Pushing and pulling objects between clients and engines
\\
Database support for storing the requests and results
\\
Using MPI in IPython \\
Managing dependencies among tasks \\
Functional dependency \\
Decorators for functional dependency \\
Graph dependency \\
Impossible dependencies \\
The DAG dependency and the NetworkX library \\
Using IPython on an Amazon EC2 cluster with StarCluster
\\
A note on security of IPython \\
Well-known parallel programming styles \\
Issues in parallel programming \\
Parallel programming \\
Concurrent programming \\
Distributed programming \\
Multiprocessing in Python \\
Multithreading in Python \\
Hadoop-based MapReduce in Python \\
Spark in Python \\
Summary \\
9. Revisiting Real-life Case Studies \\
Scientific computing applications developed in Python
\\
The one Laptop per Child project used Python for their
user interface \\
ExpEYES --- eyes for science \\
A weather prediction application in Python \\
An aircraft conceptual designing tool and API in Python
\\
OpenQuake Engine \\
SMS Siemag AG application for energy efficiency \\
Automated code generator for analysis of High-energy
Physics data \\
Python for computational chemistry applications \\
Python for developing a Blind Audio Tactile Mapping
System \\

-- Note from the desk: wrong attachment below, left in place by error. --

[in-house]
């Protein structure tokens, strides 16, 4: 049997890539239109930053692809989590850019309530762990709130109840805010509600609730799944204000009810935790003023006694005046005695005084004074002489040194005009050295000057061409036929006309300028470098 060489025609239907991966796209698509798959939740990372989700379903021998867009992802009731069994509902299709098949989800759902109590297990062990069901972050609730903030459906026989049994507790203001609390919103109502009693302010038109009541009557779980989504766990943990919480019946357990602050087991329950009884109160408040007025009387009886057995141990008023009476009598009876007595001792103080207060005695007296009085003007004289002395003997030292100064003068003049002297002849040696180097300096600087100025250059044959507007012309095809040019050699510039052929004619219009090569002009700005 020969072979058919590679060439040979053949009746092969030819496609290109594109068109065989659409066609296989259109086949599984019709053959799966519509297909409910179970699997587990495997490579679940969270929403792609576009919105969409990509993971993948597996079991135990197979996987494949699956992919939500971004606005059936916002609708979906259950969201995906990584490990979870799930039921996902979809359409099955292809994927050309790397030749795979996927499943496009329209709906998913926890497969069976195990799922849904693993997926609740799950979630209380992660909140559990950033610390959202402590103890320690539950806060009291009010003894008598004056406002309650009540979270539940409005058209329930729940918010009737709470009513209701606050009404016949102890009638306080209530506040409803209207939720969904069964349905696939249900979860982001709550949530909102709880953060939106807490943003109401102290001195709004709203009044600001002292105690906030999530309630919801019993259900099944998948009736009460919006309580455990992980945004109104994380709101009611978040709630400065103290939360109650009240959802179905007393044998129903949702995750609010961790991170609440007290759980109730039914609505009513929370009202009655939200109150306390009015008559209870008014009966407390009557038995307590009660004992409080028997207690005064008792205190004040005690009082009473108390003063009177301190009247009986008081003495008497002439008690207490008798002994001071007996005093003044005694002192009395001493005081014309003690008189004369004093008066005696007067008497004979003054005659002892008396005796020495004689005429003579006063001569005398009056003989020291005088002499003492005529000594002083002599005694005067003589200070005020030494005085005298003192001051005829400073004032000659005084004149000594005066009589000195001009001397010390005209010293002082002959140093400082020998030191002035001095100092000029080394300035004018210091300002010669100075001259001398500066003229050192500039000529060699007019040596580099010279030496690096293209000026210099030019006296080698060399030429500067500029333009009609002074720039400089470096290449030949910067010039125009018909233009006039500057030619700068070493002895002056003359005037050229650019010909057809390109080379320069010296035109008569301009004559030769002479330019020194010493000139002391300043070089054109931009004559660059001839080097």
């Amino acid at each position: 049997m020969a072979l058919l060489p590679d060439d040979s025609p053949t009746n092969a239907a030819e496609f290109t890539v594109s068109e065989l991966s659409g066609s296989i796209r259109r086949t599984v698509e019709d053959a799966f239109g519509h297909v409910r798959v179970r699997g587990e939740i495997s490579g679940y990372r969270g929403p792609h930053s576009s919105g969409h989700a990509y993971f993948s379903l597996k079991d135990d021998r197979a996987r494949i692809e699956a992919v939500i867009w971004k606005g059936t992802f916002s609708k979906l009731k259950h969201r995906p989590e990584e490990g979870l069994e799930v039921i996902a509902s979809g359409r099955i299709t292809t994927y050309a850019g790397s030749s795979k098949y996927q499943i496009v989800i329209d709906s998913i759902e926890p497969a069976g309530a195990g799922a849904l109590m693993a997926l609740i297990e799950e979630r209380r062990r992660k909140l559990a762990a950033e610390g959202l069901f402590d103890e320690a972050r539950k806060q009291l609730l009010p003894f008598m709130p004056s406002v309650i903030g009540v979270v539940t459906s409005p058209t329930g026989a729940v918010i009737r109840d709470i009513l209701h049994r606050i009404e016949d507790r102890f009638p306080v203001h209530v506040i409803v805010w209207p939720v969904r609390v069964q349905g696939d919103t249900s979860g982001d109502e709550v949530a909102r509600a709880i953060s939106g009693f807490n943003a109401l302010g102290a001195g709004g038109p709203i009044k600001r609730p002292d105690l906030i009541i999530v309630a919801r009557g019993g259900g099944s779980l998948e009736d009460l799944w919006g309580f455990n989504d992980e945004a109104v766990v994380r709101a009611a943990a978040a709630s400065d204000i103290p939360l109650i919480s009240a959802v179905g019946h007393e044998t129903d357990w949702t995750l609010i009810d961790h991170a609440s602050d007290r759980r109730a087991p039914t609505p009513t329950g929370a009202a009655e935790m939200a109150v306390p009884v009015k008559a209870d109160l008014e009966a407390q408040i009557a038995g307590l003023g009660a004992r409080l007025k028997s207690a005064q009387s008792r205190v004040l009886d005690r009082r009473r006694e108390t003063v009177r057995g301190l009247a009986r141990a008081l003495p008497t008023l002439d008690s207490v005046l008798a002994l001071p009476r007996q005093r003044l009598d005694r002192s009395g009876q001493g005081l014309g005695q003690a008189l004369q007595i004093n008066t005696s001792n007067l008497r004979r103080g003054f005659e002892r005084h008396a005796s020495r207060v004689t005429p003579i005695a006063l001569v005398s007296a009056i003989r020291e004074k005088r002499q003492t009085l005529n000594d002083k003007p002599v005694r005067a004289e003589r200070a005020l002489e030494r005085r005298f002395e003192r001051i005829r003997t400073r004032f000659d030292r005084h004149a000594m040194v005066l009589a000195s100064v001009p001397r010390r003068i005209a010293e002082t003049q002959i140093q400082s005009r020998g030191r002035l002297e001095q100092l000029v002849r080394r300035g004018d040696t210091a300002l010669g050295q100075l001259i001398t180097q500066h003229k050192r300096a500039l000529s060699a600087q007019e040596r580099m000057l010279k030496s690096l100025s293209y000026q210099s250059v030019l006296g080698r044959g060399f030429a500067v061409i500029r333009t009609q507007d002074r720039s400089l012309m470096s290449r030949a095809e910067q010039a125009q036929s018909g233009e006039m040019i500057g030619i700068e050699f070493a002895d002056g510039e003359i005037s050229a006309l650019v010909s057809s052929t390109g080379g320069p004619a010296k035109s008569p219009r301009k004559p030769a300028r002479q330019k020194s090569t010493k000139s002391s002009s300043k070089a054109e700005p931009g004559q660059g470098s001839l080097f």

TAPTools for air traffic control \\
Energy-efficient lights with an embedded system \\
Scientific computing libraries developed in Python \\
A maritime designing API by Tribon \\
Molecular Modeling Toolkit \\
Standard Python packages \\
Summary \\
10. Best Practices for Scientific Computing \\
The best practices for designing \\
The implementation of best practices \\
The best practices for data management and application
deployment \\
The best practices to achieving high performance \\
The best practices for data privacy and security \\
Testing and maintenance best practices \\
General Python best practices \\
Summary \\
Index",
}
@Book{Scherzer:2015:HMM,
editor = "Otmar Scherzer",
booktitle = "Handbook of Mathematical Methods in Imaging",
title = "Handbook of Mathematical Methods in Imaging",
publisher = "SpringerReference",
address = "New York, NY, USA",
edition = "Second",
pages = "xviii + 2178 (3 volumes)",
year = "2015",
DOI = "https://doi.org/10.1007/978-1-4939-0790-8",
ISBN = "1-4939-0789-1 (set), 1-4939-0790-5 (e-book)",
ISBN-13 = "978-1-4939-0789-2 (set), 978-1-4939-0790-8 (e-book)",
LCCN = "RC78.7.D53 H358 2015",
bibdate = "Sat Aug 13 16:08:19 MDT 2016",
bibsource = "http://www.math.utah.edu/pub/bibnet/authors/b/borwein-jonathan-m.bib;
http://www.math.utah.edu/pub/tex/bib/numana2010.bib;
z3950.loc.gov:7090/Voyager",
abstract = "The Handbook of Mathematical Methods in Imaging
provides a comprehensive treatment of the mathematical
techniques used in imaging science. The material is